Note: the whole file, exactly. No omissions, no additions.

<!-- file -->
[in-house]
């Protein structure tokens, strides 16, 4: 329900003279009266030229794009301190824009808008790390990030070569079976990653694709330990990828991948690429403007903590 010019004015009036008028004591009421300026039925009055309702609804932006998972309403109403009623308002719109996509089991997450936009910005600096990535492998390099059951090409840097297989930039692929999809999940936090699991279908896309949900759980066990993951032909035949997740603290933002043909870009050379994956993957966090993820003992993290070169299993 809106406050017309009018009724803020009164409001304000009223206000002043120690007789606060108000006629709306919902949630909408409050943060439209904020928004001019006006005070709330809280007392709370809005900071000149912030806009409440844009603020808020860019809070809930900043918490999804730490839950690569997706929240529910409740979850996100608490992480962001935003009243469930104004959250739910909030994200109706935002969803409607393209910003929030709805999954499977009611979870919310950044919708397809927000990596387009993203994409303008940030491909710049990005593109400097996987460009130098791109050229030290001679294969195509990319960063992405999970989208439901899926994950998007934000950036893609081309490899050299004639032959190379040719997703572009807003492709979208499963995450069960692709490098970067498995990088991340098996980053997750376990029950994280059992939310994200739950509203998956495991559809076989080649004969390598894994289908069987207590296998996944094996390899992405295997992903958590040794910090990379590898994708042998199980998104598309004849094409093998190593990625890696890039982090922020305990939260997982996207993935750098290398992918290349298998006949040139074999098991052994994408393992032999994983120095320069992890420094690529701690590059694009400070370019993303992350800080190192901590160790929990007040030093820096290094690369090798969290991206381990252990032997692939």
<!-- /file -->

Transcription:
[in-house]
């Protein structure tokens, strides 16, 4: 329900003279009266030229794009301190824009808008790390990030070569079976990653694709330990990828991948690429403007903590 010019004015009036008028004591009421300026039925009055309702609804932006998972309403109403009623308002719109996509089991997450936009910005600096990535492998390099059951090409840097297989930039692929999809999940936090699991279908896309949900759980066990993951032909035949997740603290933002043909870009050379994956993957966090993820003992993290070169299993 809106406050017309009018009724803020009164409001304000009223206000002043120690007789606060108000006629709306919902949630909408409050943060439209904020928004001019006006005070709330809280007392709370809005900071000149912030806009409440844009603020808020860019809070809930900043918490999804730490839950690569997706929240529910409740979850996100608490992480962001935003009243469930104004959250739910909030994200109706935002969803409607393209910003929030709805999954499977009611979870919310950044919708397809927000990596387009993203994409303008940030491909710049990005593109400097996987460009130098791109050229030290001679294969195509990319960063992405999970989208439901899926994950998007934000950036893609081309490899050299004639032959190379040719997703572009807003492709979208499963995450069960692709490098970067498995990088991340098996980053997750376990029950994280059992939310994200739950509203998956495991559809076989080649004969390598894994289908069987207590296998996944094996390899992405295997992903958590040794910090990379590898994708042998199980998104598309004849094409093998190593990625890696890039982090922020305990939260997982996207993935750098290398992918290349298998006949040139074999098991052994994408393992032999994983120095320069992890420094690529701690590059694009400070370019993303992350800080190192901590160790929990007040030093820096290094690369090798969290991206381990252990032997692939």